Header help text

Start trading with a free $30

There is no better time than now
Your first deposit is on us

Grab your $30 from XM

Top Stories
by Aleksandre Natchkebia on July 6th, 2018

Trade war between China and US escalates after US tariffs take effect

There are developments in the ongoing trade war between the US and China. On Friday, US tariffs on $34 billion worth of Chinese imports took effect. The Chinese government did not take the news lightly and retaliated with reciprocal tariffs on some of US imports. It is not clear yet as to what will be the exact measures taken by the Chinese government, but there is no question that there will be some sort of retaliation in the form of tariffs. If there were doubts about the trade war before, these moves make it certain that two of the largest economies in the world are going at each other and could have the potential to damage the global economy. Chinese government representatives are emphasizing the fact that the country was hesitant to be the first one to instigate the trade war, but will not hold back in responding with countermeasures. In addition to tariffs, the Chinese government is planning to report the actions of the US government to the World Trade Organization for violating the international trade law.

Many are worried about the destabilizing effects a trade war could have on the world economy.

“This act is typical trade bullying. It seriously jeopardizes the global industrial chain, hinders the pace of global economic recovery, triggers global market turmoil and will affect more innocent multinational companies, general companies and consumers,” – a representative from China’s Ministry of Commerce commented on the issue. It is also not likely that these tariffs will be the last measures implemented by the countries. Many analysts believe that an escalation of the conflict will follow. Geoff Raby, a former ambassador of Australia to China is expecting an “escalation upon escalation” to follow these initial measures. These predictions are in line with president Donald Trump’s comments. He suggested earlier that the US is prepared to impose tariffs on $500 billion worth of Chinese products if the country retaliates against the initial measures. It is now clear that the Chinese government will not accept the tariffs without some sort of response.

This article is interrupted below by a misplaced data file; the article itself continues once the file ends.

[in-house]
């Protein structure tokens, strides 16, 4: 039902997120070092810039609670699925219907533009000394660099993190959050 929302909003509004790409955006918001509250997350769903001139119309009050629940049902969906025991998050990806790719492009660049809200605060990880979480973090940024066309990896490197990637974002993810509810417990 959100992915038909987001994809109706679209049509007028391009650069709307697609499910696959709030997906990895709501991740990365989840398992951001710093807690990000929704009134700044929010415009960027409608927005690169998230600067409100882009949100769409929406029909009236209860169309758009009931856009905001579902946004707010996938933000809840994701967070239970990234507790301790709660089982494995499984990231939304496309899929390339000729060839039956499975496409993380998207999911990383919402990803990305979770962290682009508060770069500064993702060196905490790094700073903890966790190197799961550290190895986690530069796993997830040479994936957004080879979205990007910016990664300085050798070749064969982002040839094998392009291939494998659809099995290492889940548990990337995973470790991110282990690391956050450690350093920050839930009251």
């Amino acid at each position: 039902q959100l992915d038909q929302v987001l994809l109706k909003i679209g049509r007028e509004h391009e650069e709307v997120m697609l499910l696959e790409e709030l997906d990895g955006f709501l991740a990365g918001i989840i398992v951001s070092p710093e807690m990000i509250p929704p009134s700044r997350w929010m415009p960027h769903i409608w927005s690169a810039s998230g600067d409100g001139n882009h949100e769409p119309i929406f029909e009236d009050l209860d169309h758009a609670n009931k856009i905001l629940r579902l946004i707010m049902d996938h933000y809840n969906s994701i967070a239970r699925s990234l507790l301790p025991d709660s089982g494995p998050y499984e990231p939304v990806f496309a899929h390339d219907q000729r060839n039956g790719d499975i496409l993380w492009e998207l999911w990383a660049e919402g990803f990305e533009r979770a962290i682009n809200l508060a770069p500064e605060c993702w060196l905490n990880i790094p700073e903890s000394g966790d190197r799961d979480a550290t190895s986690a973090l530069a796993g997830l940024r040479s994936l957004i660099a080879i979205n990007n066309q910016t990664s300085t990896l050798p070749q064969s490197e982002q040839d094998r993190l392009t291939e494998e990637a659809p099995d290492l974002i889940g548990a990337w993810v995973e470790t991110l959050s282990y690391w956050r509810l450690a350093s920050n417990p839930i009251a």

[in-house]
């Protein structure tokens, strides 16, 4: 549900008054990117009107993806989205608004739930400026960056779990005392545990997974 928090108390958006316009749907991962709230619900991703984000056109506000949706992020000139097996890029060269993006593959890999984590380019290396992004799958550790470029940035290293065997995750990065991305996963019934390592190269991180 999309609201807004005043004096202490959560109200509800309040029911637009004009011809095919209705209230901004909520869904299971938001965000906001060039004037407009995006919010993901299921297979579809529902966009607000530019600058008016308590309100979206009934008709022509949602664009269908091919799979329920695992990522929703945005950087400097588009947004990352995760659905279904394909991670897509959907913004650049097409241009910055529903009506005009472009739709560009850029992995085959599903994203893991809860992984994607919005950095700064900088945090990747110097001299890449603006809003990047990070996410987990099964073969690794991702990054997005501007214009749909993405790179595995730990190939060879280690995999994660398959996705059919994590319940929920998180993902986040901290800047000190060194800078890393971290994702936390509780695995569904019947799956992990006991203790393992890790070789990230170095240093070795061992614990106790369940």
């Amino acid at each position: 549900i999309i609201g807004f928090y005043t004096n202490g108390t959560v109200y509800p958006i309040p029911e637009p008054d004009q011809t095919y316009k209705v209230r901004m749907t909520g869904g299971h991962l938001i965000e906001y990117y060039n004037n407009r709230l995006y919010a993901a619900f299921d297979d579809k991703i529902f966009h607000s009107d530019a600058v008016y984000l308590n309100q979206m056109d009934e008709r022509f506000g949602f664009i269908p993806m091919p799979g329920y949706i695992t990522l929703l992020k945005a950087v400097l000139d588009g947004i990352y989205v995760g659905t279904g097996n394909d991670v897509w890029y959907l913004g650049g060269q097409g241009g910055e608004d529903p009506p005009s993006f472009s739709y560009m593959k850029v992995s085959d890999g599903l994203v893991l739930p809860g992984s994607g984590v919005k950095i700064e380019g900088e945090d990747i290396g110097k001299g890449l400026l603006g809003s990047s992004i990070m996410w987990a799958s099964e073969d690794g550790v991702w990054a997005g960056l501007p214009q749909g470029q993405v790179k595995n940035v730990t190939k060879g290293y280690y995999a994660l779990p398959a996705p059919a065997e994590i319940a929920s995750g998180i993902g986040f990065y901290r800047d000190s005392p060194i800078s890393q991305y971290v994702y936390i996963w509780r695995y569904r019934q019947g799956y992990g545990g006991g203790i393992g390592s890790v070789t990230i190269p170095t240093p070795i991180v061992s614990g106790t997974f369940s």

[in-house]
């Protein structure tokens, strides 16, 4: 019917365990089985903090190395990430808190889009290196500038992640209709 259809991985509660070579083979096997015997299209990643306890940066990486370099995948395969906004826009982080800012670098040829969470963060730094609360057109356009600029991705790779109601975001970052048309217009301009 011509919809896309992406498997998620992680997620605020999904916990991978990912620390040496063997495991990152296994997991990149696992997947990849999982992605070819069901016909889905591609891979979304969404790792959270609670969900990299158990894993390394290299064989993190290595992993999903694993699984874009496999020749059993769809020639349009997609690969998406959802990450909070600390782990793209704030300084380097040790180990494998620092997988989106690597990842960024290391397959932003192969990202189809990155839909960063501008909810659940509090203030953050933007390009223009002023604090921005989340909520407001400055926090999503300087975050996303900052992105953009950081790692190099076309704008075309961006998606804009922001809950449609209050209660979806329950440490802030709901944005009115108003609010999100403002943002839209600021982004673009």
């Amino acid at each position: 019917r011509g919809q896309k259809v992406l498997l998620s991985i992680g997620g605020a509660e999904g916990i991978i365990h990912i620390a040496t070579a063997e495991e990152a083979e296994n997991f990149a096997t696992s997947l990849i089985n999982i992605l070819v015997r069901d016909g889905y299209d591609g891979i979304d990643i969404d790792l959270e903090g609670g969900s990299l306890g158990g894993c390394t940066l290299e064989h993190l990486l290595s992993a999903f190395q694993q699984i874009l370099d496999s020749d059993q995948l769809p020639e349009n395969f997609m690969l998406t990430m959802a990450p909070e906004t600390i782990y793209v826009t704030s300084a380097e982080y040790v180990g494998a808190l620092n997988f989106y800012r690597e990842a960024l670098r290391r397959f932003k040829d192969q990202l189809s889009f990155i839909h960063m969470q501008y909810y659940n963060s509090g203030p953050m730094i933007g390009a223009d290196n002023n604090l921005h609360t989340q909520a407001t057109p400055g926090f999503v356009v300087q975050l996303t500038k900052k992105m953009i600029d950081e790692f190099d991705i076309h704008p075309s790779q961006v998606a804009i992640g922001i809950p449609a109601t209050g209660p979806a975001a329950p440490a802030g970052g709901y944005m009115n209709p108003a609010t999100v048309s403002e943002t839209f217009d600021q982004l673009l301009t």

Trade war between China and US escalates

It is also becoming evident that a trade war between two of the world’s largest economies will be very damaging to the global economy. Yet, analysts believe that it will be more detrimental for the US’s growth than it will be for China. Chinese economists are confident in the country’s ability to reach the goal growth rate of 6.5%. As for the US, which is pursuing trade wars not only with China but with Canada and European Union as well, the war could have a more damaging effect. This is especially true for American companies that have operations in China. Matthew Goodman who is an Asian economics specialist at the Center for Strategic and International Studies commented on the issue. “There’s a long track record of U.S. companies and others in the Chinese markets, so that’s a real worry here … but, in the White House, it seems they either haven’t thought about those ramifications, or they have and they just don’t care because they think they need to turn up the heat,” – Mr. Goodman stated.

It will become clear in the nearest future, how far the countries are willing to take the trade war. While it is too early to talk about the negotiations and de-escalation, the longer China and US decide to drag out the conflict, the more damaging it will be for both of their economies as well as the whole world.

By Aleksandre Natchkebia

Aleksandre Natchkebia is a graduate of Cornell University with a degree in economics. He has been actively writing articles on global economic issues on various online platforms and print media since 2011. Aleksandre joined the Forexnewsnow team in 2018 as a writer on business and financial markets.

More content by Aleksandre Natchkebia

Comments (0 comment(s))